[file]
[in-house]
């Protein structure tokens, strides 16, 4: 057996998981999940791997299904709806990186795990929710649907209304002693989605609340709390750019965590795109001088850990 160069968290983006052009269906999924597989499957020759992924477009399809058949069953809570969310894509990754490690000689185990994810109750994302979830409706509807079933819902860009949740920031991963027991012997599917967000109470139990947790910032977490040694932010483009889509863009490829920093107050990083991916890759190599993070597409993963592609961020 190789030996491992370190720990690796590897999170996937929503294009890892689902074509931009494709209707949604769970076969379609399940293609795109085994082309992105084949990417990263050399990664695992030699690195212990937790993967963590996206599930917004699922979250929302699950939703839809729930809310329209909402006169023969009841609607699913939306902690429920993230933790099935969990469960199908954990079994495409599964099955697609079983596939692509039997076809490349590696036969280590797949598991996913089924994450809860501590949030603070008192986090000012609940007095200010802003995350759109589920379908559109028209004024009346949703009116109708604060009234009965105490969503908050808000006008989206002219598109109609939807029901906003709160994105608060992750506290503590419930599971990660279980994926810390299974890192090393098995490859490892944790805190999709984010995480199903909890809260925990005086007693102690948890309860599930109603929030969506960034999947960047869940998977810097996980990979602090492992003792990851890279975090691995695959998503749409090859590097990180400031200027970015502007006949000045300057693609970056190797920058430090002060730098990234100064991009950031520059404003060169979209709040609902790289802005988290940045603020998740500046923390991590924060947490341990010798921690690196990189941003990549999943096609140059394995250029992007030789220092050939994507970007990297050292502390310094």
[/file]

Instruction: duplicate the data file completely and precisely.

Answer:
[in-house]
């Protein structure tokens, strides 16, 4: 057996998981999940791997299904709806990186795990929710649907209304002693989605609340709390750019965590795109001088850990 160069968290983006052009269906999924597989499957020759992924477009399809058949069953809570969310894509990754490690000689185990994810109750994302979830409706509807079933819902860009949740920031991963027991012997599917967000109470139990947790910032977490040694932010483009889509863009490829920093107050990083991916890759190599993070597409993963592609961020 190789030996491992370190720990690796590897999170996937929503294009890892689902074509931009494709209707949604769970076969379609399940293609795109085994082309992105084949990417990263050399990664695992030699690195212990937790993967963590996206599930917004699922979250929302699950939703839809729930809310329209909402006169023969009841609607699913939306902690429920993230933790099935969990469960199908954990079994495409599964099955697609079983596939692509039997076809490349590696036969280590797949598991996913089924994450809860501590949030603070008192986090000012609940007095200010802003995350759109589920379908559109028209004024009346949703009116109708604060009234009965105490969503908050808000006008989206002219598109109609939807029901906003709160994105608060992750506290503590419930599971990660279980994926810390299974890192090393098995490859490892944790805190999709984010995480199903909890809260925990005086007693102690948890309860599930109603929030969506960034999947960047869940998977810097996980990979602090492992003792990851890279975090691995695959998503749409090859590097990180400031200027970015502007006949000045300057693609970056190797920058430090002060730098990234100064991009950031520059404003060169979209709040609902790289802005988290940045603020998740500046923390991590924060947490341990010798921690690196990189941003990549999943096609140059394995250029992007030789220092050939994507970007990297050292502390310094």